a good day the trip took over an hour.
Ticket Reads New York
So Take Me There
New York City tried to wrest the mail contracts away from Newark and finally
in a major publicity gag, Mayor LaGuardia, insisted upon arrival at Newark
one night in 1932: “My ticket says New York, and I want you to take
My friend, the late E. B. "Mannie"
Berlinrut, who was the only reporter when TWA had booked the Mayor’s
flight with the ticket reading: “Chicago to New York (Newark)”,
obligingly granted the Mayor’s wish and flew Hizzoner to Floyd Bennett.
“After the flight that I covered for
The Newark Evening Call newspaper,” Mannie told me, “I
flew back alone aboard that tiny DC-2 and saw the lights of New York City
coming up and knew that would not be the last time Newark would hear from
New York about aviation.”
Well, they did and he did, and as mentioned
earlier, LaGuardia Airport opened for business December 2, 1939.
Airlines Went to LaGuardia
Airport was washed up, the airlines departed in droves as EWR shut down
like a light switch, and in fact remained that way in the backwater of
New York/New Jersey aviation for more that 35 years, until the aggressive
management of the New York & New Jersey Airports under people like
Port Authority Director of Aviation Robert J. Aaronson and others finally
turned that situation around in the 1980s.
But for Newark it was great while it lasted
and carrying mail to Manhattan with that postal subsidy lasted long enough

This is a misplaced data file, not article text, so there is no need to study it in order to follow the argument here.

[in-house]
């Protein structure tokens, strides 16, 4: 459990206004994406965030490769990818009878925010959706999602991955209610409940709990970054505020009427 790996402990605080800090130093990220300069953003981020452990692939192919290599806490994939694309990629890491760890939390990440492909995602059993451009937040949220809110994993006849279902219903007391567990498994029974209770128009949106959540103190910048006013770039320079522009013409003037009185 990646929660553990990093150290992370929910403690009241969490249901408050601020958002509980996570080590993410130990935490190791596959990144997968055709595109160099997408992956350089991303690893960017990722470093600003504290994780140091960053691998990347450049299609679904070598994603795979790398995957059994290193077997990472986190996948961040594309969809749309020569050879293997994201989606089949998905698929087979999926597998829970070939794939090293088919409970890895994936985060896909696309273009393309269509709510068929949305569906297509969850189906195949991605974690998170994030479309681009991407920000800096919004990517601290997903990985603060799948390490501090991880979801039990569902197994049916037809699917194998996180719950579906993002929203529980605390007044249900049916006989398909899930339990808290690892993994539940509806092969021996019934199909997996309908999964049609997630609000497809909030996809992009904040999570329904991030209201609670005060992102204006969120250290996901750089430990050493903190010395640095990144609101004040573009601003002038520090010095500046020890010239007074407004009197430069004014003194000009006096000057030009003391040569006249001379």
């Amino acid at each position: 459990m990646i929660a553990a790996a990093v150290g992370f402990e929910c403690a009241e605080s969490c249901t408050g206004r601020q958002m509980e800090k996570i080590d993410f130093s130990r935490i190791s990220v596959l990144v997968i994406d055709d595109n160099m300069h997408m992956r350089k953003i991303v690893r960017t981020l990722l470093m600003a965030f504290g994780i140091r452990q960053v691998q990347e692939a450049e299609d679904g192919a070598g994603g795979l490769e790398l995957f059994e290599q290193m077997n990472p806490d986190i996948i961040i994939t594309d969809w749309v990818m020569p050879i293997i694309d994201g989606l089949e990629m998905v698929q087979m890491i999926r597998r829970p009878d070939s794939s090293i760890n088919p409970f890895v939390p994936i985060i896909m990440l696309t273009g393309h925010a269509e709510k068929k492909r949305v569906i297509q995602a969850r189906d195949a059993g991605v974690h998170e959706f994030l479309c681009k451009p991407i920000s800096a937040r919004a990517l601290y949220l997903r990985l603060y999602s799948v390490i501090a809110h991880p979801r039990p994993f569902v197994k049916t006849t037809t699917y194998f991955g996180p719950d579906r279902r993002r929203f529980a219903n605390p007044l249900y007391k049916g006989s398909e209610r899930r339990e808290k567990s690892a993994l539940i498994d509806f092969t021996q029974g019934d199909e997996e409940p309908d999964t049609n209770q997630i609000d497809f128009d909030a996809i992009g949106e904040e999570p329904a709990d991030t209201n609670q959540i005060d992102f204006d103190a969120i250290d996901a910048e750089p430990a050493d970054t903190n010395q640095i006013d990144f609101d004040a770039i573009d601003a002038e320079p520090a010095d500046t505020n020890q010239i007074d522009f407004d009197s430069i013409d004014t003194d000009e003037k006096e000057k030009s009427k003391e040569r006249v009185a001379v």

for the passenger business to take hold and the rest, as it is said, is
Fast Forward to Today
Today Floyd Bennet Field is part of the
U.S. Park Service.
In 2021 a great portion of the heyday airport
that used to be at Newark still exists, including an exquisite building
created in 1934 that housed the world’s first Air Traffic Control
I wrote a book to try and save that building
in 1978, when Newark Airport was using it as a flight kitchen, a postal
facility and a weather station. Great Airports, Newark 1928-1978
brought the rich history of New Jersey aviation to the fore.
The Unsung Hero
Authority Aviation Director Bob Aaronson, mentioned here earlier, took
action during the early 1980s to not allow planners to further alter or
even perhaps knock the building down because it sat at the end of one
of the airport’s main runways.
Quietly, with great skill and determination